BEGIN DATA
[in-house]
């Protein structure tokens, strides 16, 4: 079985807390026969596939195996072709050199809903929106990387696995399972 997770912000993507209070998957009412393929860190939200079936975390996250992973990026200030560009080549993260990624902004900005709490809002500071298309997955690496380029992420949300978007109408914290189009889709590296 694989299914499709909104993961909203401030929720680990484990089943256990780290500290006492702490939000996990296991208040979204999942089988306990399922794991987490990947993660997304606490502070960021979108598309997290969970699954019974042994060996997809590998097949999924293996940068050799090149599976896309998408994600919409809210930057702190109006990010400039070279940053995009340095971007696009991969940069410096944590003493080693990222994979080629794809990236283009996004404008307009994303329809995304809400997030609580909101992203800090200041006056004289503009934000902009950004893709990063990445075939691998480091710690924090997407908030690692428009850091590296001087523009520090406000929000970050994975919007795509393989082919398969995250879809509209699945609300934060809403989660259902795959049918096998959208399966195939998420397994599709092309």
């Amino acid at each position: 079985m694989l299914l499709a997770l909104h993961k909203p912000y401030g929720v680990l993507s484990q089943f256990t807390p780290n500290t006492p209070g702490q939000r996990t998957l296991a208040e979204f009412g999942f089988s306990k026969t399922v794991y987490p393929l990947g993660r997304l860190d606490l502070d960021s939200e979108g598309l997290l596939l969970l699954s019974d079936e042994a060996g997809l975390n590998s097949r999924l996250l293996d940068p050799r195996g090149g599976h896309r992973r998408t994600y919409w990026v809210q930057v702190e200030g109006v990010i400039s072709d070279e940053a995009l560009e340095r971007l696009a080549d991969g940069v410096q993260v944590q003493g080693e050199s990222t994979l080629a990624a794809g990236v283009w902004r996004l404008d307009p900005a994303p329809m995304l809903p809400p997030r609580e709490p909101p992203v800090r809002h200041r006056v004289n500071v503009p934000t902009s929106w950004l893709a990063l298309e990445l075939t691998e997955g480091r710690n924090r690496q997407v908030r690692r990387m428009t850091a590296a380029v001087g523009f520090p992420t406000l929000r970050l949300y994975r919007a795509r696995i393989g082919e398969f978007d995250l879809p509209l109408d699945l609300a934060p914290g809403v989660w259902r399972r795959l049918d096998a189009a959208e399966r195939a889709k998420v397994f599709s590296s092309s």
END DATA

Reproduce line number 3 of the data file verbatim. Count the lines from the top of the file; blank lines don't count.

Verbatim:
């Amino acid at each position: 079985m694989l299914l499709a997770l909104h993961k909203p912000y401030g929720v680990l993507s484990q089943f256990t807390p780290n500290t006492p209070g702490q939000r996990t998957l296991a208040e979204f009412g999942f089988s306990k026969t399922v794991y987490p393929l990947g993660r997304l860190d606490l502070d960021s939200e979108g598309l997290l596939l969970l699954s019974d079936e042994a060996g997809l975390n590998s097949r999924l996250l293996d940068p050799r195996g090149g599976h896309r992973r998408t994600y919409w990026v809210q930057v702190e200030g109006v990010i400039s072709d070279e940053a995009l560009e340095r971007l696009a080549d991969g940069v410096q993260v944590q003493g080693e050199s990222t994979l080629a990624a794809g990236v283009w902004r996004l404008d307009p900005a994303p329809m995304l809903p809400p997030r609580e709490p909101p992203v800090r809002h200041r006056v004289n500071v503009p934000t902009s929106w950004l893709a990063l298309e990445l075939t691998e997955g480091r710690n924090r690496q997407v908030r690692r990387m428009t850091a590296a380029v001087g523009f520090p992420t406000l929000r970050l949300y994975r919007a795509r696995i393989g082919e398969f978007d995250l879809p509209l109408d699945l609300a934060p914290g809403v989660w259902r399972r795959l049918d096998a189009a959208e399966r195939a889709k998420v397994f599709s590296s092309s």